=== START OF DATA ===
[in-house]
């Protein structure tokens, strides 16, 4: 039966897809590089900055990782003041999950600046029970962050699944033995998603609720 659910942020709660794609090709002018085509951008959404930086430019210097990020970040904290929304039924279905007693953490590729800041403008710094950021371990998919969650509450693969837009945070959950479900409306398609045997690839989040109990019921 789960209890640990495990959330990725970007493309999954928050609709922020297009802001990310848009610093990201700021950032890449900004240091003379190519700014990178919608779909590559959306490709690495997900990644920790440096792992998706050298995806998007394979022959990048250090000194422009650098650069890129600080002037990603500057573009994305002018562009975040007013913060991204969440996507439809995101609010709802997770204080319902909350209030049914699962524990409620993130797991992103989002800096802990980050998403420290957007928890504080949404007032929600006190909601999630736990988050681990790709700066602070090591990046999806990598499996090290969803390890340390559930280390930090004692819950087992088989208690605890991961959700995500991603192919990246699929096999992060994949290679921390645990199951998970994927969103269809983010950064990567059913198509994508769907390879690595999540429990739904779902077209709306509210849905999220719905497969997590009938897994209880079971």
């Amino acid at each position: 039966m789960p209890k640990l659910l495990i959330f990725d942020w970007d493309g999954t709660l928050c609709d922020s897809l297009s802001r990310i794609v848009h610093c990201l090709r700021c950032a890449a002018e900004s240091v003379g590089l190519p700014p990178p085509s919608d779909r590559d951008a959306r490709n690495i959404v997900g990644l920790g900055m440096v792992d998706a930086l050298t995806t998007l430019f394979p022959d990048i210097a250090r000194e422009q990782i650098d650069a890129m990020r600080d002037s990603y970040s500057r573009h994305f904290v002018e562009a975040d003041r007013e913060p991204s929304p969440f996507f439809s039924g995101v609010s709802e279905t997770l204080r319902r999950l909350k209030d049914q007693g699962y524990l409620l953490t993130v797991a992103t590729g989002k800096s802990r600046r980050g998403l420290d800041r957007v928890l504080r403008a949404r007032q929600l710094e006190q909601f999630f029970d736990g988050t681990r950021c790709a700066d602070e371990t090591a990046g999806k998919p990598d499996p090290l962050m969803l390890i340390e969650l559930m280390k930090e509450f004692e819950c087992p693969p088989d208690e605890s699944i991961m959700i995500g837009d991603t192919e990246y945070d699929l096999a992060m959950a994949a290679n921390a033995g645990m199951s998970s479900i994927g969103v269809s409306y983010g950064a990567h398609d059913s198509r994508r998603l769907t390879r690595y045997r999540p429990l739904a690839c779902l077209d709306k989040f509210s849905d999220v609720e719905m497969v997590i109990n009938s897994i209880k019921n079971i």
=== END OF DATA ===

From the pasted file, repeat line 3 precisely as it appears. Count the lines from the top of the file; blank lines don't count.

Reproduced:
């Amino acid at each position: 039966m789960p209890k640990l659910l495990i959330f990725d942020w970007d493309g999954t709660l928050c609709d922020s897809l297009s802001r990310i794609v848009h610093c990201l090709r700021c950032a890449a002018e900004s240091v003379g590089l190519p700014p990178p085509s919608d779909r590559d951008a959306r490709n690495i959404v997900g990644l920790g900055m440096v792992d998706a930086l050298t995806t998007l430019f394979p022959d990048i210097a250090r000194e422009q990782i650098d650069a890129m990020r600080d002037s990603y970040s500057r573009h994305f904290v002018e562009a975040d003041r007013e913060p991204s929304p969440f996507f439809s039924g995101v609010s709802e279905t997770l204080r319902r999950l909350k209030d049914q007693g699962y524990l409620l953490t993130v797991a992103t590729g989002k800096s802990r600046r980050g998403l420290d800041r957007v928890l504080r403008a949404r007032q929600l710094e006190q909601f999630f029970d736990g988050t681990r950021c790709a700066d602070e371990t090591a990046g999806k998919p990598d499996p090290l962050m969803l390890i340390e969650l559930m280390k930090e509450f004692e819950c087992p693969p088989d208690e605890s699944i991961m959700i995500g837009d991603t192919e990246y945070d699929l096999a992060m959950a994949a290679n921390a033995g645990m199951s998970s479900i994927g969103v269809s409306y983010g950064a990567h398609d059913s198509r994508r998603l769907t390879r690595y045997r999540p429990l739904a690839c779902l077209d709306k989040f509210s849905d999220v609720e719905m497969v997590i109990n009938s897994i209880k019921n079971i």